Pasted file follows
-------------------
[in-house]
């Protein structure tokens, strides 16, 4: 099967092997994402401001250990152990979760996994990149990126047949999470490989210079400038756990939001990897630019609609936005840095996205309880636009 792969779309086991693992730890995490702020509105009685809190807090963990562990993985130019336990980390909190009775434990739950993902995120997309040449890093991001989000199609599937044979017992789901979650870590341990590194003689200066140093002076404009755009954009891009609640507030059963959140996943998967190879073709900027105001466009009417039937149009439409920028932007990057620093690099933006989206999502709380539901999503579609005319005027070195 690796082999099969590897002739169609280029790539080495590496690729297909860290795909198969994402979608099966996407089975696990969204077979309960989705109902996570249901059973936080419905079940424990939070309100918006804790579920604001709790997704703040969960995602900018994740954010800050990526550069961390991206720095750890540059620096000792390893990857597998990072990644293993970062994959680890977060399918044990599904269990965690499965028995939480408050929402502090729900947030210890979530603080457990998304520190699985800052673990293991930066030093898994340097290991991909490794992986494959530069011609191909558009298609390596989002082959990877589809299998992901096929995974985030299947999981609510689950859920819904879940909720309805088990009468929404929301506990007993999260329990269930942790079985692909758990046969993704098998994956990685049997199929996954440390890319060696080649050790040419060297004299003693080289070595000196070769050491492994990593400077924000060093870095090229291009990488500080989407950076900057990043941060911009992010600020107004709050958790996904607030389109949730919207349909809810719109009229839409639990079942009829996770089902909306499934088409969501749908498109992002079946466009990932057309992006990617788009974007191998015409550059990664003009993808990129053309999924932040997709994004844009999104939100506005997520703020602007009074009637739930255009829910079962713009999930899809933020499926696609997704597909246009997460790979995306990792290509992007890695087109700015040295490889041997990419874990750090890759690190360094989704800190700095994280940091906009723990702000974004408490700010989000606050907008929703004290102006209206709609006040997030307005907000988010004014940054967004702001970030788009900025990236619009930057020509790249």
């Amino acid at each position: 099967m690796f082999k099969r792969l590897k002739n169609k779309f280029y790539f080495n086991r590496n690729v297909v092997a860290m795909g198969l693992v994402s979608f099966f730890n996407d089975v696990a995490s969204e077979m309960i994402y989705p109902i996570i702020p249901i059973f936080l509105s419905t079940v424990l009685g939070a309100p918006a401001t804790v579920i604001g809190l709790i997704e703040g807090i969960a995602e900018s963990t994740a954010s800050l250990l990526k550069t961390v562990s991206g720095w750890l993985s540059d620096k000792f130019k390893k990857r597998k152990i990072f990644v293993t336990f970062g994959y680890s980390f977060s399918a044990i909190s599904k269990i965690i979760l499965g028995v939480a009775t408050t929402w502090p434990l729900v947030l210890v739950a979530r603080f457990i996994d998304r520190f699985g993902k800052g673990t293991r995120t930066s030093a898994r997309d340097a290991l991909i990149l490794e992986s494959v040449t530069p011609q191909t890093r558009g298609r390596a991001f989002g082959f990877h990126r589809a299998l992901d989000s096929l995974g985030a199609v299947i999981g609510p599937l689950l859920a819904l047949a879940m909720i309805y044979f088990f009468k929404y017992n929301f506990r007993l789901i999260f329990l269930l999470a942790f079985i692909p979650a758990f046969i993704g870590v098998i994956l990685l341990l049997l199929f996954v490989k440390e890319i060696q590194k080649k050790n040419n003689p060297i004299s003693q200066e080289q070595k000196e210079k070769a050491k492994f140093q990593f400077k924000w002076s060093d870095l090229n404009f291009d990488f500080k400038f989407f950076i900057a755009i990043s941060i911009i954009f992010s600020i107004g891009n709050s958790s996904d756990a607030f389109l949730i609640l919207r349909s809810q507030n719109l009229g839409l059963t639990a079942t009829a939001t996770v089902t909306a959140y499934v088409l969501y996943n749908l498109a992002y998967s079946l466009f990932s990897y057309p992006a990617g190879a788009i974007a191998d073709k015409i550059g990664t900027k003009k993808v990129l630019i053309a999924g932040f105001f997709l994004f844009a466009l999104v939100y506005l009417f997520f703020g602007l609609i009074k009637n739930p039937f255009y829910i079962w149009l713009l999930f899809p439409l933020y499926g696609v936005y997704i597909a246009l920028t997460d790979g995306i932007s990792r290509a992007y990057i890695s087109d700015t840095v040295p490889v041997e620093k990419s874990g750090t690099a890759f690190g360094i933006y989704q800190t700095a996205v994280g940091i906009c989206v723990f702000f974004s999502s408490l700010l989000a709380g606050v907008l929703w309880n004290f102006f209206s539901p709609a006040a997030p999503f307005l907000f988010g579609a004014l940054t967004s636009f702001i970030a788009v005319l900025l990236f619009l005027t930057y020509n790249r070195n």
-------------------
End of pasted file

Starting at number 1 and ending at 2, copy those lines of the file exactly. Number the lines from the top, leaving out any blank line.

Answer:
[in-house]
């Protein structure tokens, strides 16, 4: 099967092997994402401001250990152990979760996994990149990126047949999470490989210079400038756990939001990897630019609609936005840095996205309880636009 792969779309086991693992730890995490702020509105009685809190807090963990562990993985130019336990980390909190009775434990739950993902995120997309040449890093991001989000199609599937044979017992789901979650870590341990590194003689200066140093002076404009755009954009891009609640507030059963959140996943998967190879073709900027105001466009009417039937149009439409920028932007990057620093690099933006989206999502709380539901999503579609005319005027070195 690796082999099969590897002739169609280029790539080495590496690729297909860290795909198969994402979608099966996407089975696990969204077979309960989705109902996570249901059973936080419905079940424990939070309100918006804790579920604001709790997704703040969960995602900018994740954010800050990526550069961390991206720095750890540059620096000792390893990857597998990072990644293993970062994959680890977060399918044990599904269990965690499965028995939480408050929402502090729900947030210890979530603080457990998304520190699985800052673990293991930066030093898994340097290991991909490794992986494959530069011609191909558009298609390596989002082959990877589809299998992901096929995974985030299947999981609510689950859920819904879940909720309805088990009468929404929301506990007993999260329990269930942790079985692909758990046969993704098998994956990685049997199929996954440390890319060696080649050790040419060297004299003693080289070595000196070769050491492994990593400077924000060093870095090229291009990488500080989407950076900057990043941060911009992010600020107004709050958790996904607030389109949730919207349909809810719109009229839409639990079942009829996770089902909306499934088409969501749908498109992002079946466009990932057309992006990617788009974007191998015409550059990664003009993808990129053309999924932040997709994004844009999104939100506005997520703020602007009074009637739930255009829910079962713009999930899809933020499926696609997704597909246009997460790979995306990792290509992007890695087109700015040295490889041997990419874990750090890759690190360094989704800190700095994280940091906009723990702000974004408490700010989000606050907008929703004290102006209206709609006040997030307005907000988010004014940054967004702001970030788009900025990236619009930057020509790249």